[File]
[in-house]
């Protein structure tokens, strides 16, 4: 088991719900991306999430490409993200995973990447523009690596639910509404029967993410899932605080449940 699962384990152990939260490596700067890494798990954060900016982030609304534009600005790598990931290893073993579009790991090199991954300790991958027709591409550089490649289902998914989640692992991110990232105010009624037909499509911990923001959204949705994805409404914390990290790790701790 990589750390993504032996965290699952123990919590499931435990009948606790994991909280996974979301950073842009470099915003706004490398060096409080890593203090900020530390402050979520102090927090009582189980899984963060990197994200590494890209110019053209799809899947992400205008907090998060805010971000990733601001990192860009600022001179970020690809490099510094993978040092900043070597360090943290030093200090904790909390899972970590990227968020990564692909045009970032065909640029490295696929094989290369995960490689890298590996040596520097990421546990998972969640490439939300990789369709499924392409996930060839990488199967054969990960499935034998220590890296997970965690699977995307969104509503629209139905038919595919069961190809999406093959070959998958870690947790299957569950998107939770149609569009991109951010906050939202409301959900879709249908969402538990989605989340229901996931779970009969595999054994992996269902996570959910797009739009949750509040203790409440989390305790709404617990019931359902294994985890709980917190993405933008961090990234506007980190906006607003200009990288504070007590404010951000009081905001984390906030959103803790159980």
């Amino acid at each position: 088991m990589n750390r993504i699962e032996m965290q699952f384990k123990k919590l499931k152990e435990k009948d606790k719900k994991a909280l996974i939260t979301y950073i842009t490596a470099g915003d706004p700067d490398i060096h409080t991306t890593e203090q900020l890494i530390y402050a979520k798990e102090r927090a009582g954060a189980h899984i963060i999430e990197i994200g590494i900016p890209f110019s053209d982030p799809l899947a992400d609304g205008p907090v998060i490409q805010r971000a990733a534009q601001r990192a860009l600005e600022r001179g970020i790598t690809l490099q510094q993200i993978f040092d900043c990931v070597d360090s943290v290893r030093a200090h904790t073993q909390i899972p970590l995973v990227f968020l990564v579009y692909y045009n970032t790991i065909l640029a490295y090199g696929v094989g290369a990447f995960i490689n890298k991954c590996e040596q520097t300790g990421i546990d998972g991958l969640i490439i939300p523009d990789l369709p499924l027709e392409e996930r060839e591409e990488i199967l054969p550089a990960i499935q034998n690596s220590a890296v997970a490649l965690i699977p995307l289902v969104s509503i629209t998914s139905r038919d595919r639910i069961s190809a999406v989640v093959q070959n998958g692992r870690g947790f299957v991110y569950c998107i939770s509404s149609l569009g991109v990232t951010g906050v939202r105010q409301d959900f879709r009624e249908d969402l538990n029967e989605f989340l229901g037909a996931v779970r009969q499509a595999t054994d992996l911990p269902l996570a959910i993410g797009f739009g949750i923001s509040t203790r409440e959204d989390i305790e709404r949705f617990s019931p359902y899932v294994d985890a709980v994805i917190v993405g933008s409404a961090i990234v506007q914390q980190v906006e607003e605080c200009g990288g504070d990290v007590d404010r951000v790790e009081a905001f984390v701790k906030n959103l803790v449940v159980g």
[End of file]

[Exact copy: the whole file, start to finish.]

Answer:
[in-house]
């Protein structure tokens, strides 16, 4: 088991719900991306999430490409993200995973990447523009690596639910509404029967993410899932605080449940 699962384990152990939260490596700067890494798990954060900016982030609304534009600005790598990931290893073993579009790991090199991954300790991958027709591409550089490649289902998914989640692992991110990232105010009624037909499509911990923001959204949705994805409404914390990290790790701790 990589750390993504032996965290699952123990919590499931435990009948606790994991909280996974979301950073842009470099915003706004490398060096409080890593203090900020530390402050979520102090927090009582189980899984963060990197994200590494890209110019053209799809899947992400205008907090998060805010971000990733601001990192860009600022001179970020690809490099510094993978040092900043070597360090943290030093200090904790909390899972970590990227968020990564692909045009970032065909640029490295696929094989290369995960490689890298590996040596520097990421546990998972969640490439939300990789369709499924392409996930060839990488199967054969990960499935034998220590890296997970965690699977995307969104509503629209139905038919595919069961190809999406093959070959998958870690947790299957569950998107939770149609569009991109951010906050939202409301959900879709249908969402538990989605989340229901996931779970009969595999054994992996269902996570959910797009739009949750509040203790409440989390305790709404617990019931359902294994985890709980917190993405933008961090990234506007980190906006607003200009990288504070007590404010951000009081905001984390906030959103803790159980």
């Amino acid at each position: 088991m990589n750390r993504i699962e032996m965290q699952f384990k123990k919590l499931k152990e435990k009948d606790k719900k994991a909280l996974i939260t979301y950073i842009t490596a470099g915003d706004p700067d490398i060096h409080t991306t890593e203090q900020l890494i530390y402050a979520k798990e102090r927090a009582g954060a189980h899984i963060i999430e990197i994200g590494i900016p890209f110019s053209d982030p799809l899947a992400d609304g205008p907090v998060i490409q805010r971000a990733a534009q601001r990192a860009l600005e600022r001179g970020i790598t690809l490099q510094q993200i993978f040092d900043c990931v070597d360090s943290v290893r030093a200090h904790t073993q909390i899972p970590l995973v990227f968020l990564v579009y692909y045009n970032t790991i065909l640029a490295y090199g696929v094989g290369a990447f995960i490689n890298k991954c590996e040596q520097t300790g990421i546990d998972g991958l969640i490439i939300p523009d990789l369709p499924l027709e392409e996930r060839e591409e990488i199967l054969p550089a990960i499935q034998n690596s220590a890296v997970a490649l965690i699977p995307l289902v969104s509503i629209t998914s139905r038919d595919r639910i069961s190809a999406v989640v093959q070959n998958g692992r870690g947790f299957v991110y569950c998107i939770s509404s149609l569009g991109v990232t951010g906050v939202r105010q409301d959900f879709r009624e249908d969402l538990n029967e989605f989340l229901g037909a996931v779970r009969q499509a595999t054994d992996l911990p269902l996570a959910i993410g797009f739009g949750i923001s509040t203790r409440e959204d989390i305790e709404r949705f617990s019931p359902y899932v294994d985890a709980v994805i917190v993405g933008s409404a961090i990234v506007q914390q980190v906006e607003e605080c200009g990288g504070d990290v007590d404010r951000v790790e009081a905001f984390v701790k906030n959103l803790v449940v159980g």